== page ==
New Delhi, May 7, 2018
The Insolvency and Bankruptcy Board of India (IBBI) may shortly go for some “light touch” regulations on the increasingly controversial aspect of fees quoted by insolvency professionals (IPs) handling corporate insolvency resolution processes (CIRP).
The regulations will seek to improve transparency (disclosures) and promote best practices in the area of compensation for IPs services commensurate with their qualification, experience and responsibilities, official sources said.
This is significant as concerns have been expressed in some CIRP cases that IPs in India are charging “high fees” that may not be reasonable and commensurate with the work being handled by them.
There have also been instances of abnormally low fees charged by an IP, such as Rs.1, to act as an insolvency resolution professional.
Simply put, a “light touch” approach involves the introduction of exercise of judgment when making decisions about supervision and regulation of activities. It is a sort of regulatory philosophy avoiding the ‘box ticking’ approach.
IPs constitute one of the four key pillars of the insolvency regime, the other three being the Adjudicating Authority, the IBBI and the Information Utilities.
Currently, the Insolvency and Bankruptcy Code (IBC) does not specify the amount of fee to be paid to an IP for services in a particular process.
The contours of the proposed “light touch” regulations are not yet known, but the IBBI had recently come out with a “discussion paper” on the regulation of fee payable to IPs for CIRP. The discussion paper had noted that ‘fee’ is an important component of the insolvency resolution process. It gets priority in payment over any other dues of the corporate debtor. The fee is paid for services of IPs and other professionals. These services are not standardised.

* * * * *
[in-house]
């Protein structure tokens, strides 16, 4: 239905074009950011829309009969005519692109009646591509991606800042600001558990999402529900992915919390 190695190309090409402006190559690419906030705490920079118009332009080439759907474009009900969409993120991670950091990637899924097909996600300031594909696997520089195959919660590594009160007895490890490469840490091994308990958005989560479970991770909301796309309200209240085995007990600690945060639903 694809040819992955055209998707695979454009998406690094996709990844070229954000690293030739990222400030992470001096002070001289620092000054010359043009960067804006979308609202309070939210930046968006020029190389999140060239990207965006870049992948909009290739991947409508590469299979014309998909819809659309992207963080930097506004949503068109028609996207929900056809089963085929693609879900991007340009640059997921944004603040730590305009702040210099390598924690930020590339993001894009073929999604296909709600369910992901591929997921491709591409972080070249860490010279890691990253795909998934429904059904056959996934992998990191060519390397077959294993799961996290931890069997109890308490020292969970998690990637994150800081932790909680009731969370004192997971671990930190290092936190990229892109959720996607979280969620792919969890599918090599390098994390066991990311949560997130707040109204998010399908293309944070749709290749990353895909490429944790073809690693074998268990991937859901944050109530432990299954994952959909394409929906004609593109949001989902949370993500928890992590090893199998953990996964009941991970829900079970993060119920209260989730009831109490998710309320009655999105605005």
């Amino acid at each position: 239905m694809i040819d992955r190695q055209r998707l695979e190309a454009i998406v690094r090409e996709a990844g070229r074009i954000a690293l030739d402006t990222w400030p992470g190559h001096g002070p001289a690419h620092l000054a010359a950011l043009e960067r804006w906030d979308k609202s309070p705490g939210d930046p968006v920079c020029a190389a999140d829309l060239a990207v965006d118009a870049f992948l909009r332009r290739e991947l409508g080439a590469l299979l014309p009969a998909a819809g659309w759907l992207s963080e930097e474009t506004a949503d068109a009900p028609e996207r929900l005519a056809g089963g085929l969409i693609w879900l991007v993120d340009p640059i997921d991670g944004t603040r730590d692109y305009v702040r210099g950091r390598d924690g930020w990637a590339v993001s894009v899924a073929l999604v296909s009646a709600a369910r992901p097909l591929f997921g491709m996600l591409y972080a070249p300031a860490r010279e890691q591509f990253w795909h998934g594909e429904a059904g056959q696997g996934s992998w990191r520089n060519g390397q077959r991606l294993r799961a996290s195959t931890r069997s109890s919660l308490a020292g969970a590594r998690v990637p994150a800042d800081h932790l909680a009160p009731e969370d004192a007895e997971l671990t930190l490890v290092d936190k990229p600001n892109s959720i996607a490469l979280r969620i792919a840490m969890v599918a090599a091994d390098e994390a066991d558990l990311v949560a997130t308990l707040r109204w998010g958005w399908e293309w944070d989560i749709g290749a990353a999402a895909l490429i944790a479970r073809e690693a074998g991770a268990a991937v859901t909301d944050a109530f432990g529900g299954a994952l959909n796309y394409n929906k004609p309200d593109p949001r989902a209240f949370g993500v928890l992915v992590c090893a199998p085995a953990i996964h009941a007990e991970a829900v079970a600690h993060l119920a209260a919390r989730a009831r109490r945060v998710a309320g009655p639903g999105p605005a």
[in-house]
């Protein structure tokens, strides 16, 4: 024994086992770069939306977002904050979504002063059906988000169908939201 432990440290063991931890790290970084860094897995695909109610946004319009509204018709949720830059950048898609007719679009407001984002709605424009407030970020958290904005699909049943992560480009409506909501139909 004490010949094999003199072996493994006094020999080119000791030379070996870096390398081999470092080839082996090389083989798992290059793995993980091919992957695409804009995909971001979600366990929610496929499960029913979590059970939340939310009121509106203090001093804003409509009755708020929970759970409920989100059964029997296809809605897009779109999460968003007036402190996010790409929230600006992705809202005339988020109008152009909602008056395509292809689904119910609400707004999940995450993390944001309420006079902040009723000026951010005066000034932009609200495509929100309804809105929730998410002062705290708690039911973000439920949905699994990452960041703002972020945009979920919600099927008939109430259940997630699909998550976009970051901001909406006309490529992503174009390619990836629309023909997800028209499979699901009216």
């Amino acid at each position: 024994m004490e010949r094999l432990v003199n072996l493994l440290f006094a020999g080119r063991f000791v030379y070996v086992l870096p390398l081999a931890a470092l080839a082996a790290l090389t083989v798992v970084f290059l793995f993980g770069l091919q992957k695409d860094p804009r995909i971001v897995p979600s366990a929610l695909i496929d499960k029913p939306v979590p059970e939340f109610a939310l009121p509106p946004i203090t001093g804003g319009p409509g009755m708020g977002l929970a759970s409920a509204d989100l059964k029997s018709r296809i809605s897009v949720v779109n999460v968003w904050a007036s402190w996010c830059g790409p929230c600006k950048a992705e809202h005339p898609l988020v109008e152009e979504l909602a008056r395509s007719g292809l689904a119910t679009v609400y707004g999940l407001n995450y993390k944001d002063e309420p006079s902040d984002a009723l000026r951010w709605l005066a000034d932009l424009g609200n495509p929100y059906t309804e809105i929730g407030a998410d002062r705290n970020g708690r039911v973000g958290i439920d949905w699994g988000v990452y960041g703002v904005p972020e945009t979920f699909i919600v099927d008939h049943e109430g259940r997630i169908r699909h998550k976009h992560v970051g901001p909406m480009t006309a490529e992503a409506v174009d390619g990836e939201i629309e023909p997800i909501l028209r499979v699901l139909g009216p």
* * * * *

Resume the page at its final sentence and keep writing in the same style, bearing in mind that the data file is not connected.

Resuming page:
The amount of effort required in one CIRP is quite different from that in another CIRP. It is difficult to prescribe a standard fee for the services of a professional, the discussion paper said.
It is expected that the market will determine the fee for a particular IP. The market outcome in certain circumstances, however, has not been efficient (as high as Rs.5 crore to as low as Rs.1 for the services of an IP). Neither very high fees nor very low fees are in the interest of corporate debtors, the professional services industry and the insolvency regime, the discussion paper said.
It has been highlighted in the discussion paper that theoretically, a market is most efficient when there is no or negligible transaction, and the stakeholder has complete information.
The first step to minimise the cost is identification of the elements of the cost associated with CIRP. Through the discussion paper, an attempt has been made to identify these elements.
The next step is to make the data about cost and fee available in public domain for the market forces to determine the fees. The next step could be promotion of best practices. Thereafter specific regulatory intervention may be required to regulate the costs and fee to the extent required to address market failure, if any, according to the discussion paper.
[The Hindu Business Line]